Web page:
Freezing rain, ice pellets arrive in Ottawa

A messy few days are in store for eastern Ontario — and tomorrow's commute could be particularly painful.

Monday commute could be affected by inclement weather

Several millimetres of freezing rain is expected to hit late afternoon Sunday and is expected to persist into Monday. (Bruno Giguère/Radio-Canada)

A messy few days are in store for the National Capital Region and eastern Ontario.

Environment Canada has issued a freezing rain warning for the region, with several millimetres of freezing rain expected to hit Sunday afternoon and persist into Monday.

By 3 p.m. Sunday, people were already sharing photos on social media of the rain coming down.

"It does look like that morning commute, that drive in on Monday morning, is certainly going to be impacted by the freezing rain," said Geoff Coulson, warning preparedness meteorologist with Environment Canada.

Between two and four centimetres of snow and ice pellets will also likely fall across the region Sunday afternoon, before changing to freezing drizzle in the evening.

"Then a second shot of precipitation starts around midnight — and that will be freezing rain again mixed with ice pellets," said Coulson.

The freezing rain will continue throughout much of Monday, he added, before changing to rain as temperatures rise to just above the freezing mark.

No major crashes — yet

Ottawa police said that they had dealt with a handful of collisions Sunday, but that none were major.

Police in Gatineau told Radio-Canada that as of 5:30 p.m. there had been five collisions Sunday afternoon, with three people suffering minor injuries.

A stretch of St. Joseph Boulevard in Gatineau's Hull sector was closed for about an hour so that crews could perform de-icing work, police said.

Ontario Provincial Police, meanwhile, had their hands full with a series of crashes on eastern Ontario highways — including one that closed the westbound lanes of Highway 401 near Brockville, Ont., for more than an hour.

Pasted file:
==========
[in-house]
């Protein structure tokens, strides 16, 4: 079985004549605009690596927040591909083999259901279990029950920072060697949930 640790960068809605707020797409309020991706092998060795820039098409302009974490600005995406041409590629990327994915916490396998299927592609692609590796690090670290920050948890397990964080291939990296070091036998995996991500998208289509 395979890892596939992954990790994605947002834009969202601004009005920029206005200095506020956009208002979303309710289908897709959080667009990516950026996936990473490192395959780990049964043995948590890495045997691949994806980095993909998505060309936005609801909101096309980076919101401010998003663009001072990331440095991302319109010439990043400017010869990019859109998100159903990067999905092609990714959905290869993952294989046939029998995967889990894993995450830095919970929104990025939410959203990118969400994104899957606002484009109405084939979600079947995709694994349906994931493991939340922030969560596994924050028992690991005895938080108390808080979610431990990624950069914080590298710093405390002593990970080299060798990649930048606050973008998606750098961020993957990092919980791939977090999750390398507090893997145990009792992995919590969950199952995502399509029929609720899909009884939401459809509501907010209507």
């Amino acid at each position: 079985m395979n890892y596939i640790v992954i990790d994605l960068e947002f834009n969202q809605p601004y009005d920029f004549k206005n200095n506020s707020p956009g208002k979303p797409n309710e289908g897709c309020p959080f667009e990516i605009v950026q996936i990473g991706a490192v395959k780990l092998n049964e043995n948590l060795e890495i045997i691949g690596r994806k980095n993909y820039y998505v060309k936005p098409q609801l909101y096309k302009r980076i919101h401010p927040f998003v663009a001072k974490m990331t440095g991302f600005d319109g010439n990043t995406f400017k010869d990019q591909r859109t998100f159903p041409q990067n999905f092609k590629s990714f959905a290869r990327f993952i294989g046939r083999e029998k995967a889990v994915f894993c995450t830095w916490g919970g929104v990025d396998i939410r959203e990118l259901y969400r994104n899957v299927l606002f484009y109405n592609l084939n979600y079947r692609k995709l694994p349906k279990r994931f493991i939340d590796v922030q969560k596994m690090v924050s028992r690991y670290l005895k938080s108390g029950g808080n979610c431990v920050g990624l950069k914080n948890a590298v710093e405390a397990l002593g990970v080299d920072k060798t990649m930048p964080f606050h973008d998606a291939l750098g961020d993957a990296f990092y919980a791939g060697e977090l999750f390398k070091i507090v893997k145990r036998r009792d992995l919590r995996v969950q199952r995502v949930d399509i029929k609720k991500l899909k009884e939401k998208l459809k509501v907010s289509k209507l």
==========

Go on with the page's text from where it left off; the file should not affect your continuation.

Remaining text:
No relief until mid-week

We won't be saying goodbye to the messy weather until Wednesday, Coulson said.

"This system is so slow moving, we could actually get significant amounts of rain from late Monday afternoon or Monday evening into Tuesday morning. So, this could be another whole phase of this storm system," he said.

Rainfall warnings could be issued as well, Coulson said, as more than 25 millimetres of rain is expected between Monday and Tuesday.

That rain will also be falling on top of already slick roads, adding to the slippery conditions.

Power outages possible

Environment Canada is also warning of possible power outages due to the combination of ice accumulation and northeasterly winds gusting at up to 50 km/h — which could cause tree limbs to snap and power lines to come down.

Surfaces such as highways, roads, walkways and parking lots will become icy, slippery and hazardous.

The federal agency has asked people to consider postponing non-essential travel until conditions improve.

Flights diverted to Ottawa 

This spring storm has already wreaked havoc on southern Ontario, where more than 35,000 customers are without power as of early Saturday afternoon.

The Ontario Provincial Police is reporting more than 700 crashes due to slippery road conditions.

Flooding is also expected to be an issue for many southern Ontario communities.

Toronto remained under a freezing rain warning Sunday, with Environment Canada saying an ice storm was "likely."

Twelve flights were diverted from Toronto to Ottawa on Saturday, with additional Sunday flights to and from Toronto also cancelled due to the weather.

with files from Kimberley Molina